Now they’ve brought back the Sport Trac in all but name. It’s just a crew cab Ranger with a stubby bed. I assume the reason Ford doesn’t make it with a longer bed is they (wrongly) assume it would take sales from the F-150. Same brain dead error companies in all categories keep making with a product version that’s aimed at a “lower” market segment – then they cripple it in some way, like a Macintosh IIsi, that hurts sales of the “lesser” version far more than a non-crippled version would “cannibalize” sales of the higher end version.

    Everyone who is going to buy an F-150 is going to buy an F-150. They won’t instead buy a long bed crew-cab Ranger that can’t handle the towing or bed load an F-150 can. But Ford is the company that only took 71 years to field a *direct competitor* to the Chevy Suburban. The Expedition EL, not the bigger Excursion that came before. That one overshot the mark while having barely any more interior space than a Suburban. Oh, and don’t forget how Ford hasn’t had a *direct competitor* to the Corvette other than the 1955-1957 Thunderbird. The GT was their Excursion of sports cars. No idea why Ford has had this historic aversion to going toe to toe with GM when it comes to some vehicle types.

    1. It’s the C2 body, the revised C body. It’s the platform for a Focus. It’s also an Escape, a CMax, a Transit Connect, a Jaguar S Type (I’m dead serious), a Bronco Sport (not a regular Bronco, which is causing some confused and ticked off buyers), and one of the Land Rovers. This thing is not a truck as much as it is a compact El Camino. Remember the Dodge Rampage and the VW Rabbit-based Truck?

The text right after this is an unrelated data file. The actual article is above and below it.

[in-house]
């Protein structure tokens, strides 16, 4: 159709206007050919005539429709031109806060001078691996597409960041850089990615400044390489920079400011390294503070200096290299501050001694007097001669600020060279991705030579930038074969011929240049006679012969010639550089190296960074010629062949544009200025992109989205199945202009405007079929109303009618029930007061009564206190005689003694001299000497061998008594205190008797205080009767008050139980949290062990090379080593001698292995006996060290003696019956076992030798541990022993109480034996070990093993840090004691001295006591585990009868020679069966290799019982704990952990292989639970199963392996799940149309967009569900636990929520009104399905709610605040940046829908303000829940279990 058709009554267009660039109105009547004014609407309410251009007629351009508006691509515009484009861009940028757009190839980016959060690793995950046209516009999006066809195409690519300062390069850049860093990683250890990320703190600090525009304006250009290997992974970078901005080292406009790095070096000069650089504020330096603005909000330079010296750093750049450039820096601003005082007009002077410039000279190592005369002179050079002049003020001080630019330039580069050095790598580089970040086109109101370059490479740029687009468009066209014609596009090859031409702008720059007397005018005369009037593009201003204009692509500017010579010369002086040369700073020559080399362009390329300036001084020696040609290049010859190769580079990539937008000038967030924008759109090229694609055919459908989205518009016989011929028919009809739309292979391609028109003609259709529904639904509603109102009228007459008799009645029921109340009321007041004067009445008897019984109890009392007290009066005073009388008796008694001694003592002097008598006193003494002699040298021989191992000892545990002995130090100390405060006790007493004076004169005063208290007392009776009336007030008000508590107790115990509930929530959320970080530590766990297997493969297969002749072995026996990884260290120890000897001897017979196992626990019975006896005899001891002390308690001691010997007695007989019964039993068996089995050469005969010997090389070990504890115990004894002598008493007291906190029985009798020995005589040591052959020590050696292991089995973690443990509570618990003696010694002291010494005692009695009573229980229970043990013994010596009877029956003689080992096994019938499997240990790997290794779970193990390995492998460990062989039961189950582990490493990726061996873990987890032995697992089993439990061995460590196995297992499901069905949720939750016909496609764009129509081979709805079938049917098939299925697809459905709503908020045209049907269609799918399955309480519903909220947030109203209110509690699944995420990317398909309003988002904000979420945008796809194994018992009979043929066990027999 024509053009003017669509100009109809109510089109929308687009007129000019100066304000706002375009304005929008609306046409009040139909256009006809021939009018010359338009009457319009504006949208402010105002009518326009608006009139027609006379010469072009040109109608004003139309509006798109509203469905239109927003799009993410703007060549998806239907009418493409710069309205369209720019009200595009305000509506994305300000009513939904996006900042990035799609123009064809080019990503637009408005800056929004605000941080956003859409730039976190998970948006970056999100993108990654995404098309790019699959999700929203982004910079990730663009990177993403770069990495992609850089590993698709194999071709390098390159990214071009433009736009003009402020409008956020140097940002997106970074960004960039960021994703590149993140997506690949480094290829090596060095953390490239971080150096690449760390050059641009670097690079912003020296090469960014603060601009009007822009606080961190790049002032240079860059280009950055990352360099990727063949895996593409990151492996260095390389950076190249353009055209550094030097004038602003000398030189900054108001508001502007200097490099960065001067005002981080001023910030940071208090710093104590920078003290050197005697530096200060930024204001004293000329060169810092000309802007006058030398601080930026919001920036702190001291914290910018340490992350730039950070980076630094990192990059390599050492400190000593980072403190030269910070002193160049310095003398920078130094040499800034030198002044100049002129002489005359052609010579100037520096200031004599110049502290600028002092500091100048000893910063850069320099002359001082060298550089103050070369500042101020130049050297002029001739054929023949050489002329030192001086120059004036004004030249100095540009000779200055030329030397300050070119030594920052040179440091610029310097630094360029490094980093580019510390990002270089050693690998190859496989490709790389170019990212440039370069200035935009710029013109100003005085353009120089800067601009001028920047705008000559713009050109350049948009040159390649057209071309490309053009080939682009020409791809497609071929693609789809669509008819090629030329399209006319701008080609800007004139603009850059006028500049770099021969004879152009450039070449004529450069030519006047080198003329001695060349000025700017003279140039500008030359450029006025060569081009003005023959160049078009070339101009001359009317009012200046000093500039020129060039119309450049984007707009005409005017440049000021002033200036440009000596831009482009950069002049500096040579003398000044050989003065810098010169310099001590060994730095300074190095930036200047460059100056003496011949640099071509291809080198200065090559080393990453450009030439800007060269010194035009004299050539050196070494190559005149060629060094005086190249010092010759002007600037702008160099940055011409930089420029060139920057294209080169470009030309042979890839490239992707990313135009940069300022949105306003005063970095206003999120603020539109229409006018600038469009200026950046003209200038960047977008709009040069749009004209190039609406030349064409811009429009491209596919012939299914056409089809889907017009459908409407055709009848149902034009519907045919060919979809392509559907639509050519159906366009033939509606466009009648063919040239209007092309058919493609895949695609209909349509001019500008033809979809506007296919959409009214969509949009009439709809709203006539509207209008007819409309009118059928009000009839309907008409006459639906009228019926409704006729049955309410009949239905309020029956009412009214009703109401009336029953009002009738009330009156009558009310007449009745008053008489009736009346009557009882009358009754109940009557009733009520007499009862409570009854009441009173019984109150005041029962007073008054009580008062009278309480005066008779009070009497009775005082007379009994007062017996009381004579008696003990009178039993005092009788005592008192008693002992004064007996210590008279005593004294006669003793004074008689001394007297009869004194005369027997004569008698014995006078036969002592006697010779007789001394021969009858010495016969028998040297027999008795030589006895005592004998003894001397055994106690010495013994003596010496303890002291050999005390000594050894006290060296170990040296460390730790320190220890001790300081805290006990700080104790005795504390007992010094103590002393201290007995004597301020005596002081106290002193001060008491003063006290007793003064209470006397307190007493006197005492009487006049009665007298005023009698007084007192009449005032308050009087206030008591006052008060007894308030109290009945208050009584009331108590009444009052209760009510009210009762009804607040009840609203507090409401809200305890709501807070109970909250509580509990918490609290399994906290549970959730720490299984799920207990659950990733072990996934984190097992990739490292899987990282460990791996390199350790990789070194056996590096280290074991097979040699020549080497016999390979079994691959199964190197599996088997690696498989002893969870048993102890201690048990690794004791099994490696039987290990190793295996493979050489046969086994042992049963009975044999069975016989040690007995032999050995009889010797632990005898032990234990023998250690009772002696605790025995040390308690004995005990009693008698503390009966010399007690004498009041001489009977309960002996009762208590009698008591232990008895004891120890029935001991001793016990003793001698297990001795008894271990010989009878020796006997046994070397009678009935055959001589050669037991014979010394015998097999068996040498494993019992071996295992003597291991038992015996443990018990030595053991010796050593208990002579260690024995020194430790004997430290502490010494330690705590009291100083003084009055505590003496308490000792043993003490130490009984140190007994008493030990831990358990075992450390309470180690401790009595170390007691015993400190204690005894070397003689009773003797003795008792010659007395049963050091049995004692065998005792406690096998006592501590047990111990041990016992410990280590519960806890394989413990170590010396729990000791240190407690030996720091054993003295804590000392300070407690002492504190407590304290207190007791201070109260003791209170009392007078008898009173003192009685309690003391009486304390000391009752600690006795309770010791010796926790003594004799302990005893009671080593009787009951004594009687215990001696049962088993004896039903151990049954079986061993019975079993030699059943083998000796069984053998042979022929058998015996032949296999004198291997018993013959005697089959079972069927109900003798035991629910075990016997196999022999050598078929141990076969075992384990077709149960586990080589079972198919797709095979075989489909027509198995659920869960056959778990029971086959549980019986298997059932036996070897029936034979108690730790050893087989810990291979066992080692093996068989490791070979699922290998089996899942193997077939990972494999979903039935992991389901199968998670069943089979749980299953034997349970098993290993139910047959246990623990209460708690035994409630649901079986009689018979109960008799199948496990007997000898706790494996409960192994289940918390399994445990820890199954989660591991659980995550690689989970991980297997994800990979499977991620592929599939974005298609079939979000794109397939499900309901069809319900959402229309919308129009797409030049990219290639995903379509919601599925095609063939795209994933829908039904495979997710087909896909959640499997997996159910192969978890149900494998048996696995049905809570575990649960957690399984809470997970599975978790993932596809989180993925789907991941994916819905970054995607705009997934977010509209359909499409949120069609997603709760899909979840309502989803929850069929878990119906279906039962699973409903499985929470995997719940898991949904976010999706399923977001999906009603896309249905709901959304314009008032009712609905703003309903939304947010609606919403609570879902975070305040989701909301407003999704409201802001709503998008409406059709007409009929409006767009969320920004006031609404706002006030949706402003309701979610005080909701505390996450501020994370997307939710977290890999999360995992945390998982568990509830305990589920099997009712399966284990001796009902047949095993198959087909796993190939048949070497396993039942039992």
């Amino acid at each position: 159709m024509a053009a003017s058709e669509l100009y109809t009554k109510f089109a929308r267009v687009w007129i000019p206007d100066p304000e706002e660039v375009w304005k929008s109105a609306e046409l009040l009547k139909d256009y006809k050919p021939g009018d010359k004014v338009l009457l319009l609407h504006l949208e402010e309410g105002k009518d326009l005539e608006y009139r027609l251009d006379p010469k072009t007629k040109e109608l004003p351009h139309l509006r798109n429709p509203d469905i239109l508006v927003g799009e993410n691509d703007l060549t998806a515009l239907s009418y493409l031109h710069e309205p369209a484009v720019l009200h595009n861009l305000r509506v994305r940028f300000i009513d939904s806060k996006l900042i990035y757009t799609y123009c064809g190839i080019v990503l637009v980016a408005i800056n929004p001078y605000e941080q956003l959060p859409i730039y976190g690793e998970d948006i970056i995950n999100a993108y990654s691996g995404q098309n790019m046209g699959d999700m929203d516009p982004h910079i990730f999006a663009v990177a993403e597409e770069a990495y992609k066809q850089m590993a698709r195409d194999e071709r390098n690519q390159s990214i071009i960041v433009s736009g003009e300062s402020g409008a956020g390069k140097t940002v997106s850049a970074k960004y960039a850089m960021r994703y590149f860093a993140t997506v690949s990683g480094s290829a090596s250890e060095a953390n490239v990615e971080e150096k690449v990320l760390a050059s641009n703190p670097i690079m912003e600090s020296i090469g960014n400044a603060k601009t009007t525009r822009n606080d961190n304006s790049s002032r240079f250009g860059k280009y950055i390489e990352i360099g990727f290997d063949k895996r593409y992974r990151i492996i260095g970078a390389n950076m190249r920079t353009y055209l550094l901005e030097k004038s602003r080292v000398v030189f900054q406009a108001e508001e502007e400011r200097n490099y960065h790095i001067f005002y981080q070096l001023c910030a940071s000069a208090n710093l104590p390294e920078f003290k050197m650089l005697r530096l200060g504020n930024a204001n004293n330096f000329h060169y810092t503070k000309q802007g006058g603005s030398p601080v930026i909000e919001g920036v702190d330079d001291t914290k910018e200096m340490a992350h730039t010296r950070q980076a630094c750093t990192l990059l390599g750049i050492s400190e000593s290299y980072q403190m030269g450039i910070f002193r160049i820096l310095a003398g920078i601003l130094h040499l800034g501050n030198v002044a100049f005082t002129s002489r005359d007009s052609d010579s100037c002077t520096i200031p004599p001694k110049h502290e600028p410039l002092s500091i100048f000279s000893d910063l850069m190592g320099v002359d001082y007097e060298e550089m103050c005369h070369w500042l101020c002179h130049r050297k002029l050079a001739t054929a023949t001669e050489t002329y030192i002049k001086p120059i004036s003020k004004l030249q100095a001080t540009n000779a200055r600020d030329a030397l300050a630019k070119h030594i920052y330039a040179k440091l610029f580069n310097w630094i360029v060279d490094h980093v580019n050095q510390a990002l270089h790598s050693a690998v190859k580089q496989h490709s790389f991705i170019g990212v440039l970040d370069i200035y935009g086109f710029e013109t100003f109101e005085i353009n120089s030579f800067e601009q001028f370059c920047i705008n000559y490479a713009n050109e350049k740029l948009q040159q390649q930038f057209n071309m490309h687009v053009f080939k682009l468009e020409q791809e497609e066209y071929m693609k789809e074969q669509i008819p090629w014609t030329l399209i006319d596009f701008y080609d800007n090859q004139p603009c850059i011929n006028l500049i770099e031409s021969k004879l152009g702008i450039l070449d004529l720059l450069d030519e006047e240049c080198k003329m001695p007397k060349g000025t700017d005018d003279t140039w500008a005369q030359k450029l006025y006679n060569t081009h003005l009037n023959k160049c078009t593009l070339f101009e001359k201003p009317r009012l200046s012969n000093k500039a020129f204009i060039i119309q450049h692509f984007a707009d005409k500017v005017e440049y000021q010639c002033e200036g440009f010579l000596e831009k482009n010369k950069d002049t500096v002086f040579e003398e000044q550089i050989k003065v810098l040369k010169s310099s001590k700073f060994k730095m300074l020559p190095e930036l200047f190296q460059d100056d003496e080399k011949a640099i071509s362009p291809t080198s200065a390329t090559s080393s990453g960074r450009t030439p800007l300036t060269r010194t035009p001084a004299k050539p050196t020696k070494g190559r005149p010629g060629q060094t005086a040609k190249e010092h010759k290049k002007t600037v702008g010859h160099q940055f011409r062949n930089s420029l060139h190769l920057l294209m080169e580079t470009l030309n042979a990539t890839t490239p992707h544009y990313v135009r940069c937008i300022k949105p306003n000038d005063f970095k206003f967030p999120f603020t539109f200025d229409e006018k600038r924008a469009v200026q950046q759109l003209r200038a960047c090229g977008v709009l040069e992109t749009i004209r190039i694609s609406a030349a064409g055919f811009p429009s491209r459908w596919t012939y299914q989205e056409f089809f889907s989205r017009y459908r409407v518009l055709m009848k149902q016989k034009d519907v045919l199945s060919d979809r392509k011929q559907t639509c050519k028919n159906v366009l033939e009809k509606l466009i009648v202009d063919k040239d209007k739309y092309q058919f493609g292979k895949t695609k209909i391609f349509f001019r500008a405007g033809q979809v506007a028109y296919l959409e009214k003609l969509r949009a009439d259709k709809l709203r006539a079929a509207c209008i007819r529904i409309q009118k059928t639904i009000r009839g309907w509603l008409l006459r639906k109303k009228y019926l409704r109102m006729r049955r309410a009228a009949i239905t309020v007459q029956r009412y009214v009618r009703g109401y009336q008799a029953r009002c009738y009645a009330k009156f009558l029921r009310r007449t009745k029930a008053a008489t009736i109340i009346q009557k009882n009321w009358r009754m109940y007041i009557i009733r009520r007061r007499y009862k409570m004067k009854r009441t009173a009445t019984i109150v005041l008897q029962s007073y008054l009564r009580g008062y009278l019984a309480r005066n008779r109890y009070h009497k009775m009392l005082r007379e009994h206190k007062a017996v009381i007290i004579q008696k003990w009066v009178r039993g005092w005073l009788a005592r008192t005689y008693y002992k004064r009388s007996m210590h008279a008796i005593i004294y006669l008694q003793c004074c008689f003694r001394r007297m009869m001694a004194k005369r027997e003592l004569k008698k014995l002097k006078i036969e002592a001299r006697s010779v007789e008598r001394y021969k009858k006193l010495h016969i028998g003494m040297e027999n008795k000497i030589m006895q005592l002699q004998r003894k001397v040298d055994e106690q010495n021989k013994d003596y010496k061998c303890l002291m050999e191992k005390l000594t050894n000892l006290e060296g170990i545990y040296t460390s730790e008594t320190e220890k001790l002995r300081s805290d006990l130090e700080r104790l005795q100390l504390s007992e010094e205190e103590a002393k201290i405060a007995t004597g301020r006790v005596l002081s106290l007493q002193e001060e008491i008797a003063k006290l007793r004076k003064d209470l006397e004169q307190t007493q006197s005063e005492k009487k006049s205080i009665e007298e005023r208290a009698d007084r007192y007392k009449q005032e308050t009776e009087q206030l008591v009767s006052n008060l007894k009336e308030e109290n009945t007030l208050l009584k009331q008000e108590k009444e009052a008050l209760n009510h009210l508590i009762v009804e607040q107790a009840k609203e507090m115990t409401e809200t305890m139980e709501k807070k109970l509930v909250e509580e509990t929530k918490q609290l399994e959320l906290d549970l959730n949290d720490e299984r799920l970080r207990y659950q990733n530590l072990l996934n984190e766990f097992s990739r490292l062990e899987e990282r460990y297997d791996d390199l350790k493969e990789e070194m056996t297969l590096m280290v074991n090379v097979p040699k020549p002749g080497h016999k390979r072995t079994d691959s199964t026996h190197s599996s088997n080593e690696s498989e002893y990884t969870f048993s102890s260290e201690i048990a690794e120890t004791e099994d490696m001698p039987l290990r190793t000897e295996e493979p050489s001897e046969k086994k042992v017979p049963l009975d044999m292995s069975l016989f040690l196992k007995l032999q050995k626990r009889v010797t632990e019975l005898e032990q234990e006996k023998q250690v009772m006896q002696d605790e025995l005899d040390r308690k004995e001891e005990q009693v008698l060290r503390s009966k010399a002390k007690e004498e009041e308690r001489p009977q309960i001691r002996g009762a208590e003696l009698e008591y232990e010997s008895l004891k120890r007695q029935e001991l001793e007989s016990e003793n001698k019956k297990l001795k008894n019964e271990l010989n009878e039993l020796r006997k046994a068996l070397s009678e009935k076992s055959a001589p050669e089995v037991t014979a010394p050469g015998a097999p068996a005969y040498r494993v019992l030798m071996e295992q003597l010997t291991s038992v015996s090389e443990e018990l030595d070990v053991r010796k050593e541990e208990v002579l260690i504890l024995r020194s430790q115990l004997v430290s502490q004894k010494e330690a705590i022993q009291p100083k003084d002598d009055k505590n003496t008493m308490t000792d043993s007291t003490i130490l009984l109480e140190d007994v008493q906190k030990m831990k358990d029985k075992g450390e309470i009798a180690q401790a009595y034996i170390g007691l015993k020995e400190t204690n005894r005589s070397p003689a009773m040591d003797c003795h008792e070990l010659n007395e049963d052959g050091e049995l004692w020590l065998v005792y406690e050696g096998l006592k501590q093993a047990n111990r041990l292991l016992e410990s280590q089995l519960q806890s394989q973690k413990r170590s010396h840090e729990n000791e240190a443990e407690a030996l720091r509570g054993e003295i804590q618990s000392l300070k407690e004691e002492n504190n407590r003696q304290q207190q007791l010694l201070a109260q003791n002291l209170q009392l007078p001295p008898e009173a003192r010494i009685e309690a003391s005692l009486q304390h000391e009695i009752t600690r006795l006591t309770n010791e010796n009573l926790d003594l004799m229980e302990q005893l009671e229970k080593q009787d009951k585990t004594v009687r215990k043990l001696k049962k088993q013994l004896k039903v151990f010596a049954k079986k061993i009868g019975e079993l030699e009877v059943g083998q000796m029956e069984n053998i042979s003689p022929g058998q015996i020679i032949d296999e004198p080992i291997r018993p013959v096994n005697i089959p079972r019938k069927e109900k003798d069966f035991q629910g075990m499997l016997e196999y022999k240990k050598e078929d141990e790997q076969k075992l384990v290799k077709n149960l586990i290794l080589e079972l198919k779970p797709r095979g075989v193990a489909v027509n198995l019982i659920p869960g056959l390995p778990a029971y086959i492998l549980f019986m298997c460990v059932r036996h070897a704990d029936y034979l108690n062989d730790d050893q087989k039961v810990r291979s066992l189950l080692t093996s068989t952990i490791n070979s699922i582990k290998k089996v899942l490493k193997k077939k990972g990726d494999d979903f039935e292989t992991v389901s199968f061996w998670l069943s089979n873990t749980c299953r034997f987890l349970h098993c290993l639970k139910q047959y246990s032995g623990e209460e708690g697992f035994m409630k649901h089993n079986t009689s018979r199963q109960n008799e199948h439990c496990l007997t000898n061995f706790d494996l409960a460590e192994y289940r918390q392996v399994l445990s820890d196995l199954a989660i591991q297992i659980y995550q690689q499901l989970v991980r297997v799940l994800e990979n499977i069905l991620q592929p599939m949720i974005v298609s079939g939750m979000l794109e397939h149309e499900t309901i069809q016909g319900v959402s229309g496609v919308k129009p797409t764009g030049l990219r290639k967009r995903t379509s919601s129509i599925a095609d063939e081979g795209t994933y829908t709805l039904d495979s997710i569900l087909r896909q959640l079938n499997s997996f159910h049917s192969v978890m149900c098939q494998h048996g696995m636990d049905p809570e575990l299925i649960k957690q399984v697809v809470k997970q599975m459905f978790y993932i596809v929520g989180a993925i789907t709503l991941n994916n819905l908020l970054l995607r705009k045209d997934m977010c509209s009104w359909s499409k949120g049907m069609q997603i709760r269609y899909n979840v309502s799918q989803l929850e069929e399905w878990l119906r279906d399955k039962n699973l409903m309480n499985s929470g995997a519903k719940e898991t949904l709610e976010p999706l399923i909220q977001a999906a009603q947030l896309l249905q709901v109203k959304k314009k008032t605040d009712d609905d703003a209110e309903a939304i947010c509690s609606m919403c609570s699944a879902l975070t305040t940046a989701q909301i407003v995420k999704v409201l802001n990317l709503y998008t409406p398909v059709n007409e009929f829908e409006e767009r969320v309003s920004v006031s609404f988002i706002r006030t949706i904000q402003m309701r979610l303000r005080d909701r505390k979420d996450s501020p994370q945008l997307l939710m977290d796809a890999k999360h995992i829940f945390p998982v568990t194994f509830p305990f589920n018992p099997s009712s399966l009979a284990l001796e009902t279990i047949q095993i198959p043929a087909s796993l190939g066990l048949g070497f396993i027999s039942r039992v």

It doesn’t compete with the F150. It competes with minivans, which Ford doesn’t sell in the US anymore. I don’t know how many will be sold for personal use, but I imagine this thing is going to be very popular with the butchers, bakers, and candlestick makers – 40 mpg in a delivery vehicle and it’s slow enough to keep your insurance rates down. And as a truck, it qualifies as a Section 179 expense. This makes a difference if you do less than $6M a year in sales.

      1. The first tank of gas ran 540 miles and filled up with 13.05 Gallons. The zero to sixty is 7.6 Sec. which is 1/2 sec. slower than the 2.0 Turbo. It can get run just fine with the fast-lane traffic.

  3. What’s special about this?

    My 2018 Toyota Tacoma has almost all the features listed there. It’s slightly higher on my model (although 2wd model will have a similar height bed), and I’m not sure if my Taco has an adjustable tailgate (although that’s probably the easiest thing to DIY – on any truck).

    Also, the unibody design (nice if you want a “car” feel) will limit the amount of customization that can be done, compared to being able remove the bed and replace it with something truly custom.

    As far as I can tell this is just an Ad for a Ford’s up coming new pickup truck. If not why weren’t other trucks that have had these features for ages also on HaD?